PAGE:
I would also bring up that in this story [the one in the actual gospels], there is really nothing to suggest the disciples were famished or in particular need of food, so the easements for those in particular need [David's troops and the ox, etc.] are not very well born out here.

It's all very murky, I agree...and that is one reason I think there might be something much deeper and symbolic meant to be conveyed here.

Bev said...

David,

Since the story in Numbers 15 follows immediately on the heels of instruction regarding those who sin unintentionally vs. those who are defiant (Numbers 15:22-31), I would have to assume that this man gathering wood was doing so defiantly. He likely claimed that he had forgotten the commandment, but God knows otherwise. Then it is right after this, in Numbers 15:37-41, that God commands they put tassels on their garments to remind them of His commandments. A visible reminder that is always with you would preclude someone claiming that they forgot.

Regarding Matthew 12:5 and the priests in the temple breaking the Sabbath and are innocent, I don't think that is referring to eating the bread, but rather the fact that the priests continue their temple work on the Sabbath (making burnt offerings, Numbers 28:9-10). This shows that there are exceptions to a strict keeping of the Sabbath. Some commands are higher than others.

The implication in Matthew 12:6 is that the priests were innocent because they were doing the work of the temple, which was of greater importance (at the time) than adhering to the Sabbath. But now Jesus says that something greater than the temple is here. What is greater than the temple sacrifices? Compassion, maybe?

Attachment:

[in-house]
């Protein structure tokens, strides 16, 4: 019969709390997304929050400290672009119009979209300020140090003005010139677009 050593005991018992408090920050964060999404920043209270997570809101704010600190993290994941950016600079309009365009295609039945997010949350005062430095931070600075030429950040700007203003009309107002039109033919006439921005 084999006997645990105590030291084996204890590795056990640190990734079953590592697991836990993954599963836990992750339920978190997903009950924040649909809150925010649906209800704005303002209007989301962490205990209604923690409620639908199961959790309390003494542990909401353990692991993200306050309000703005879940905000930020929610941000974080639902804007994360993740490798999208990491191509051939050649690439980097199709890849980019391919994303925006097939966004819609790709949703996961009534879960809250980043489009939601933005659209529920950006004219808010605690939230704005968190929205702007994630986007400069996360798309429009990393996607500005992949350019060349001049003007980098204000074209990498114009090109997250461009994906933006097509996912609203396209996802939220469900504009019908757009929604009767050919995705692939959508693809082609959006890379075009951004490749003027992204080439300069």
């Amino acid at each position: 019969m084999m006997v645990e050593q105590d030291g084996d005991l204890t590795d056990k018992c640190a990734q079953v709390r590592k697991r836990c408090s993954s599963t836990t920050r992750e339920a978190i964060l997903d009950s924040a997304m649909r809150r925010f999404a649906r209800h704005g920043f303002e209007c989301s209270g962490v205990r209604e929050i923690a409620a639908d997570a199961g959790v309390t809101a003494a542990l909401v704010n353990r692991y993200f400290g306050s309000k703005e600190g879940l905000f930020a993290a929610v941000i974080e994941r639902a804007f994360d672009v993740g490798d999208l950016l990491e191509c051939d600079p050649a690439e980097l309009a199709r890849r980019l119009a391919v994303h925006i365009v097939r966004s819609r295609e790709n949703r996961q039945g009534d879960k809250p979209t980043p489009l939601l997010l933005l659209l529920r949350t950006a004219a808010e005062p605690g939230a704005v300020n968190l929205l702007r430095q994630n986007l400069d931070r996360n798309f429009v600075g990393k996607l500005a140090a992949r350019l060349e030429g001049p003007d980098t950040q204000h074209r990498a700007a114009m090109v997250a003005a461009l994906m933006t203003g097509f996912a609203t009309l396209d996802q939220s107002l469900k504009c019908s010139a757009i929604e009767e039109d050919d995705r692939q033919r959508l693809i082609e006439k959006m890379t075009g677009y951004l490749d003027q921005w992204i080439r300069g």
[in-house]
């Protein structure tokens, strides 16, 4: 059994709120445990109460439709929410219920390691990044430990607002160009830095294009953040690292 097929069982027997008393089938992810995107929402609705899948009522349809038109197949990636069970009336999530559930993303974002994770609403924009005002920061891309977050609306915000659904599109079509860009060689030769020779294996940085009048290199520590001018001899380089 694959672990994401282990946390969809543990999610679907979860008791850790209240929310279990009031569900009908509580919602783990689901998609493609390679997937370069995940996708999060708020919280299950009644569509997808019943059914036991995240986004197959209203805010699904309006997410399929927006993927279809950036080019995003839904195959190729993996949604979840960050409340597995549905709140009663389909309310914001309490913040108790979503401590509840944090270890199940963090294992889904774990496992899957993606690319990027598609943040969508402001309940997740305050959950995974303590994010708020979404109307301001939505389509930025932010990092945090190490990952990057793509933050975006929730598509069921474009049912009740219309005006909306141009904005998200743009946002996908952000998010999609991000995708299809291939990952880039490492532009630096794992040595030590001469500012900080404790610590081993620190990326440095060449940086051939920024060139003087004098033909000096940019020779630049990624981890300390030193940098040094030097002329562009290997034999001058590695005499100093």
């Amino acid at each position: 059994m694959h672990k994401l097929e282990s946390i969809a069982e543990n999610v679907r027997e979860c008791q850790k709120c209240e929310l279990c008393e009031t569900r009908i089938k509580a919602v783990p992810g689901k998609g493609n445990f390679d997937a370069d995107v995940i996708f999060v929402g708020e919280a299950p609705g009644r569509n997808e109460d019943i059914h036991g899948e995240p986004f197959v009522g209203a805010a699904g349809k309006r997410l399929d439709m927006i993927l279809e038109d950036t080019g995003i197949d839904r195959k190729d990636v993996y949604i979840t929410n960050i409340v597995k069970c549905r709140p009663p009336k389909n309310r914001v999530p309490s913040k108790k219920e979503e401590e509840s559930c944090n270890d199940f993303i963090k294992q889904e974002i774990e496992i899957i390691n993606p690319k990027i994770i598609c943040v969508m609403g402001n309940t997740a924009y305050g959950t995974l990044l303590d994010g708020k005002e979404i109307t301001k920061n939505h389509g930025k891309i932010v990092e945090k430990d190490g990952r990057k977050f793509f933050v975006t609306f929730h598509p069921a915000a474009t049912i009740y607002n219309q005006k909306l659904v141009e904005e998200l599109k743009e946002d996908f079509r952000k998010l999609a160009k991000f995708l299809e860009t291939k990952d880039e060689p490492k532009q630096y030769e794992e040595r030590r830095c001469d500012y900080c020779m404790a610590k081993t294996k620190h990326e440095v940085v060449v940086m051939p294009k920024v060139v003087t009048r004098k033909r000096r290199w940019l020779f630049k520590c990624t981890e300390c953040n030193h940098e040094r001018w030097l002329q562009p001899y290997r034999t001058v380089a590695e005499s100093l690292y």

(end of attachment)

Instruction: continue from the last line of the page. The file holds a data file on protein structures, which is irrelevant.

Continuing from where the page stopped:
(Matthew 12:7 NASB) "But if you had known what this means, 'I DESIRE COMPASSION, AND NOT A SACRIFICE,' you would not have condemned the innocent.

You are right, the story does not say the disciples were famished, but it does say they were hungry. And if you look up the meaning of the word in Strongs or Thayer, Strong actually uses the word "famish" to define it, and Thayer says "to suffer want" or "to be needy." So maybe they actually were famished, but the translation makes it sound less urgent than perhaps it was.

Thanks for the incentive to look at this closer than I had before!

David Rudel said...

Bev,
I had forgotten that Matthew describes the disciples as "hungry." I didn't remember any such indication, but you are correct.

Still, though, it would seem very strange for the guy gathering wood on the Sabbath to claim he just didn't know the law...isn't that the exact opposite of "defiant."

The idea that the sabbath is not binding on man seems flatly opposed to Exodus 31:15. Indeed, doesn't reading Numbers 15:34 in light of Exodus 31:15 more or less require us to see the question being "what counts as work?"